Plan B and other Morning-After / Emergency Contraception pills
Plan B is a pill to be taken within 72 hours following intercourse to prevent a pregnancy. The earlier you take it, the more effective it is. All material we researched suggest it should not be used as regular contraception. In 2008, Canada became the 5th country in the world to approve Plan B over-the-counter (Eggertson, 2008).
How the Pill works
Plan B's (2021) website states that it works in three ways: temporarily stopping the release of an egg from an ovary, preventing fertilization and/or preventing a fertilized egg from implanting to the uterus wall. Health Link BC (2021) website explains that emergency contraception such as Plan B "make the fallopian tubes less likely to move an egg toward the uterus. Emergency contraception is also thought to thin the lining of the uterus, or endometrium. The thickened endometrium is where a fertilized egg would normally implant and grow." So if there is a fertilized egg it cannot implant on the uterine wall. The pill uses a hormone called levonorgestrel. This same hormone is used in other birth control pills, but at a higher dosage (Plan B, 2021). (For example, Plan B has 1.5 mg levonorgestrel which is 15 times higher than one of the leading birth control pills, "ALESSE," which has 100 mcg.)
Campbell, Busby, and Steyer (2008) conducted a survey with women visiting a family physician on their views on emergency contraception. They found "that the majority of women surveyed did not know that one possible mechanism of action of Emergency Contraception (such as Plan B) is to prevent implantation of a fertilized ovum." Informed consent is important before taking any medication. "This study raises questions regarding women’s understanding of Emergency Contraception and demonstrates the need to better educate them about its possible mechanisms of action."
Plan B Effectiveness
Effectiveness for the Plan B pill is determined by the ability to stop an egg from being fertilized, or preventing a fertilized egg to implant in the uterus. Peel Region Public Health (2021) website states that "Plan B is less effective in women weighing between 165 and 176 pounds (75-80 kg) and not effective in women weighing over 176 pounds (80 kg)." Eggertson (2014) states that "pills containing levonorgestrel may not prevent pregnancy in women who weigh 165 pounds or more" and "In Canada, the emergency contraceptive formulation of levonorgestrel is sold as Plan B and its labelling does not indicate that efficacy is related to body weight."
Peel Region Public Health, (2021) a health district in Ontario, Canada says that the pill is 95% effective if taken within 24 hours of unprotected vaginal sex, 85% effective if consumed within 25-48 hours afterwards and 58% effective taken 49-72 hours afterwards. Women need to be educated on how effective this medication is and under what circumstances.
Planned Parenthood's (2021) website states that Plan B "is super safe, and Plan B side effects aren’t super common. There have been no reports of serious problems out of the millions of people who’ve taken it." Peel Region Public Health (2021) specifically states that only 6% of those who take the pill will vomit as a side effect. The pill is absorbed by the body and takes action quickly. For example, if you vomit more than 1.5 hours after taking the pill you do not need a replacement because it is already circulating in your body (Peel Region Public Health, 2021). This pill is reported not to cause harm the fetus if you’re already pregnant (Peel Region Public Health, 2021).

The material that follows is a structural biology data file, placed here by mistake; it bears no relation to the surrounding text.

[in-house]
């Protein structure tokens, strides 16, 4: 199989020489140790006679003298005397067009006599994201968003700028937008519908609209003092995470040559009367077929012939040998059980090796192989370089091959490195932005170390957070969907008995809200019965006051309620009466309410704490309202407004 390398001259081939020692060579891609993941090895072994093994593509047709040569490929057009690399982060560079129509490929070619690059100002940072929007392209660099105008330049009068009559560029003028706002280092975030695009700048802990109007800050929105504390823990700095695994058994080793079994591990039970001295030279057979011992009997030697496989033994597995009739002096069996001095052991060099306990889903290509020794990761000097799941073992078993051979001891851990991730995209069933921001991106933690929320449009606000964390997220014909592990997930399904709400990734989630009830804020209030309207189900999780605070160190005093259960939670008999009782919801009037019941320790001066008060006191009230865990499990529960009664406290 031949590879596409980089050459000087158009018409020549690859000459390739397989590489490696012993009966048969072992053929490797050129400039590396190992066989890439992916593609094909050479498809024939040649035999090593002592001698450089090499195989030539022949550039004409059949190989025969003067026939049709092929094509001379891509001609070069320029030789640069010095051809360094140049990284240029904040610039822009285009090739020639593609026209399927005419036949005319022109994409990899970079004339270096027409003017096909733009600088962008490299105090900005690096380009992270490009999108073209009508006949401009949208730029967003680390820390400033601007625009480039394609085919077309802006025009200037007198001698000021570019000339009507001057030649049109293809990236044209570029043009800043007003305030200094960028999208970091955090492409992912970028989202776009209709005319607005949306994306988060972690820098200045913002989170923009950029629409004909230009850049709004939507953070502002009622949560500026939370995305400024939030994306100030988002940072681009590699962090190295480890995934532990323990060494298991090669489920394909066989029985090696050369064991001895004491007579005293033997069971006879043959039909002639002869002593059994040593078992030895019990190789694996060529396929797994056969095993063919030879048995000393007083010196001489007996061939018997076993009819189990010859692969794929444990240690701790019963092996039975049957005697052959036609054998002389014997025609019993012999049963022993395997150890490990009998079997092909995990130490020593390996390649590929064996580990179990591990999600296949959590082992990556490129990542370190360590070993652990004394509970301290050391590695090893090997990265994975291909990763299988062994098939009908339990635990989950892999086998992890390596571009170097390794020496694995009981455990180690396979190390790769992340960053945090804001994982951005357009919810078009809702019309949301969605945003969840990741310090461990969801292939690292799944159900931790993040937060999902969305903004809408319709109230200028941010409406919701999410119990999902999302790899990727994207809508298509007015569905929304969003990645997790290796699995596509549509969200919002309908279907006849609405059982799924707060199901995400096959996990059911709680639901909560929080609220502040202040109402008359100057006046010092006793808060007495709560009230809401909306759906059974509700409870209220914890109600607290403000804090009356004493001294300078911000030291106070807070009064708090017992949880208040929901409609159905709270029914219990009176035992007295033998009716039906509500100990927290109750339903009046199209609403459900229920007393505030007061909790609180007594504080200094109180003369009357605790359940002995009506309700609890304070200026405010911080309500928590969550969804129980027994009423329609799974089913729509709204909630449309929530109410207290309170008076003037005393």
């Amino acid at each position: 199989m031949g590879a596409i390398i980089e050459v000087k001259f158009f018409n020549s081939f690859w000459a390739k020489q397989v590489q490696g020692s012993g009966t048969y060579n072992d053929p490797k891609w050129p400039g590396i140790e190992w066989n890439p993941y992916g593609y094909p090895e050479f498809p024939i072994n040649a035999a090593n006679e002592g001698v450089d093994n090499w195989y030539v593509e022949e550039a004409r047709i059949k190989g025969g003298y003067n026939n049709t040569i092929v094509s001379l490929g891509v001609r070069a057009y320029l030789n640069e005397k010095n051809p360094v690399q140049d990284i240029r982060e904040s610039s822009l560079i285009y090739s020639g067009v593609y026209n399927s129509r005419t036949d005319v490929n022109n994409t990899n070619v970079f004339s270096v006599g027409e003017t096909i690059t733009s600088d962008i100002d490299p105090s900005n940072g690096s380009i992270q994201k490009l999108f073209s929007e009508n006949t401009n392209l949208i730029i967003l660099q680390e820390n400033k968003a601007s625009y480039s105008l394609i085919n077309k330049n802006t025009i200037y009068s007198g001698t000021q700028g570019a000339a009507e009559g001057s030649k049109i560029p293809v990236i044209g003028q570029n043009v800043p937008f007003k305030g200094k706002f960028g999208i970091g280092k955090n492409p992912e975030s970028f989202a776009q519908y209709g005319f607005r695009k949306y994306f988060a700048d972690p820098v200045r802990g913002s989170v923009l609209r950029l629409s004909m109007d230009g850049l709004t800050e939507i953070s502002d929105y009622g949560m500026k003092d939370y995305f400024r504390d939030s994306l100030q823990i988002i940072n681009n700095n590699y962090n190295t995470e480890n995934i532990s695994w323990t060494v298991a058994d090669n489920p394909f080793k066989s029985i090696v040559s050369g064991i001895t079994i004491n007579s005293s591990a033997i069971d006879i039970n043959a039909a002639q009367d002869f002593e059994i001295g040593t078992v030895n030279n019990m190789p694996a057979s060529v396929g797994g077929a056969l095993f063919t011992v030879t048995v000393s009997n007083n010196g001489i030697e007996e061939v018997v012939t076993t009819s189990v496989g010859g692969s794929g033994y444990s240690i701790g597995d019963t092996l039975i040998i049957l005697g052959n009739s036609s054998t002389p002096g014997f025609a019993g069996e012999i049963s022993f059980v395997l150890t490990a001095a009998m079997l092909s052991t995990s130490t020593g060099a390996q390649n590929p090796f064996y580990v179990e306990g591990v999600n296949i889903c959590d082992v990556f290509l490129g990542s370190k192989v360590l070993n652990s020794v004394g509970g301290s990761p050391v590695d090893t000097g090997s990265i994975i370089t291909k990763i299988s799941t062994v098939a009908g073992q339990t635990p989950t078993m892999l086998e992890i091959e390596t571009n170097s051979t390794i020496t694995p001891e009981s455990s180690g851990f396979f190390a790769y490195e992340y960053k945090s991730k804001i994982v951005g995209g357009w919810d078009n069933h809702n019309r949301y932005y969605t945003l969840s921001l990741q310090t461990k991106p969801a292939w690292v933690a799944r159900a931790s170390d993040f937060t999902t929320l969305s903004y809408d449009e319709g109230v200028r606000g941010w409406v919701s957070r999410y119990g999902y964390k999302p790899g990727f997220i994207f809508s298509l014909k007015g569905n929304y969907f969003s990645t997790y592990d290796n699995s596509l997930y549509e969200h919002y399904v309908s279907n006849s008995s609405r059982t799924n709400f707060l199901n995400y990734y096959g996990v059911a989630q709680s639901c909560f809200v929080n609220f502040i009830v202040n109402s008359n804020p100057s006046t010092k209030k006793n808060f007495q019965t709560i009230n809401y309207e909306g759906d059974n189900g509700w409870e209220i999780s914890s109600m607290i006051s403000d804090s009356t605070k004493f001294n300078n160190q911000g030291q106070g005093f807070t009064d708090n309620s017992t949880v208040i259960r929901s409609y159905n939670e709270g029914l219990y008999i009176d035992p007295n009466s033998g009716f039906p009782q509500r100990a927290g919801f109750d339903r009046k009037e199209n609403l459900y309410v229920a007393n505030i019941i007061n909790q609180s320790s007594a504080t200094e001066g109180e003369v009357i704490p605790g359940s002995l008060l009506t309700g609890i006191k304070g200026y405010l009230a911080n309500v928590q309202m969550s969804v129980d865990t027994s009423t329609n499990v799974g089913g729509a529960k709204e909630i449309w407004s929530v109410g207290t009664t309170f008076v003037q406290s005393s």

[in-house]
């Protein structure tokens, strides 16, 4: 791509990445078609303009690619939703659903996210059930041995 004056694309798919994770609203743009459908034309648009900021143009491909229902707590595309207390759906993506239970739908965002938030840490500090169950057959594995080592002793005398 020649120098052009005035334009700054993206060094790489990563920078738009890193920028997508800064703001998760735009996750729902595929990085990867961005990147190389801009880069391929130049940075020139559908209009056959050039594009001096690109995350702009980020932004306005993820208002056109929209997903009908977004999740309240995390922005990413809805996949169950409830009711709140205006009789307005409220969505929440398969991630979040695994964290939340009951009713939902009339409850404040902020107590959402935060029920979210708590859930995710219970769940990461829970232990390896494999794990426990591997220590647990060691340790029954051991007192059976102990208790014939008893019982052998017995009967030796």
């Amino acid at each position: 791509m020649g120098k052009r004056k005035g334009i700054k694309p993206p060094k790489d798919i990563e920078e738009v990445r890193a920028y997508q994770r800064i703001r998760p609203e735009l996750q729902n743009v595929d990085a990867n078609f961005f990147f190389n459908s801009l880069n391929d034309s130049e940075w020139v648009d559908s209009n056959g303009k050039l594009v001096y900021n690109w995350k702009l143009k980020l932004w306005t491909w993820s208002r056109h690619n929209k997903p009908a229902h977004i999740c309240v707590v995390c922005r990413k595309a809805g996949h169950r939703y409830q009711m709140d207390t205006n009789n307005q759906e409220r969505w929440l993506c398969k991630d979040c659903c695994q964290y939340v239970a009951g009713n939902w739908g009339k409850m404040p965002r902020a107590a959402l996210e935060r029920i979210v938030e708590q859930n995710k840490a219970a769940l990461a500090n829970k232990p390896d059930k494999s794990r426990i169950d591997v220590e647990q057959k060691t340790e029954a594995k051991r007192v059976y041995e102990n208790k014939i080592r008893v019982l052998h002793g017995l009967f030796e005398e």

Concerns or Cautions with the pill
Plan B's (2021) website says, "If you already have a confirmed pregnancy, you should not use Plan B® because it will not be effective" (the website defines pregnancy as "a fertilized egg has attached to the wall of the uterus"), Plan B® does not work if you are already pregnant." P.J. Riga (2014) suggests that if life is understood to begin at conception, Plan B may be understood to be an "abortifacient" (making it "possible that its use will terminate an actual human life") as there is the potential for the pill to eliminate a fertilized egg that has not yet implanted in the uterus. This is important to know for those who have such convictions.
Campbell, J.W., Busby S.C., and Steyer, T.E. (2008). Attitudes and beliefs about emergency contraception among patients at academic family medicine clinics. Annals of Family Medicine, 6(1), 523-S27. Retrieved from: https://www.annfammed.org/content/6/suppl_1/S23
Eggertson, L. (2014). Plan B emergency contraceptive may be ineffective for heavier women. Canadian Medical Association Journal, 186(1), E21-E22. Retrieved from: https://www.cmaj.ca/content/186/1/E21
Eggertson, L. (2008). Plan B comes out from behind the counter. Canadian Medical Association Journal,
178(13), 1645-1646. Retrieved from: https://www.cmaj.ca/content/178/13/1645
Health Link BC. (2021). Emergency contraception. Retrieved from: https://www.healthlinkbc.ca/health-topics/tb1838
Peel Region Public Health. (2021). Emergency contraceptive pill. Retrieved from: https://www.peelregion.ca/health/sexuality/birth-control/methods-emerg-pill.htm
Plan B. (2021). How it works and FAQ. Retrieved from: https://planb.ca/en/faq
Planned Parenthood. (2021). What's the Plan B morning after pill? Retrieved from: https://www.plannedparenthood.org/learn/morning-after-pill-emergency-contraception/whats-plan-b-morning-after-pill
Riga, P.J. (2014). Plan B morning after pill. The Linacre Quarterly, 81(2), 101-102. Retrieved from: https://www.ncbi.nlm.nih.gov/pmc/articles/PMC4028731/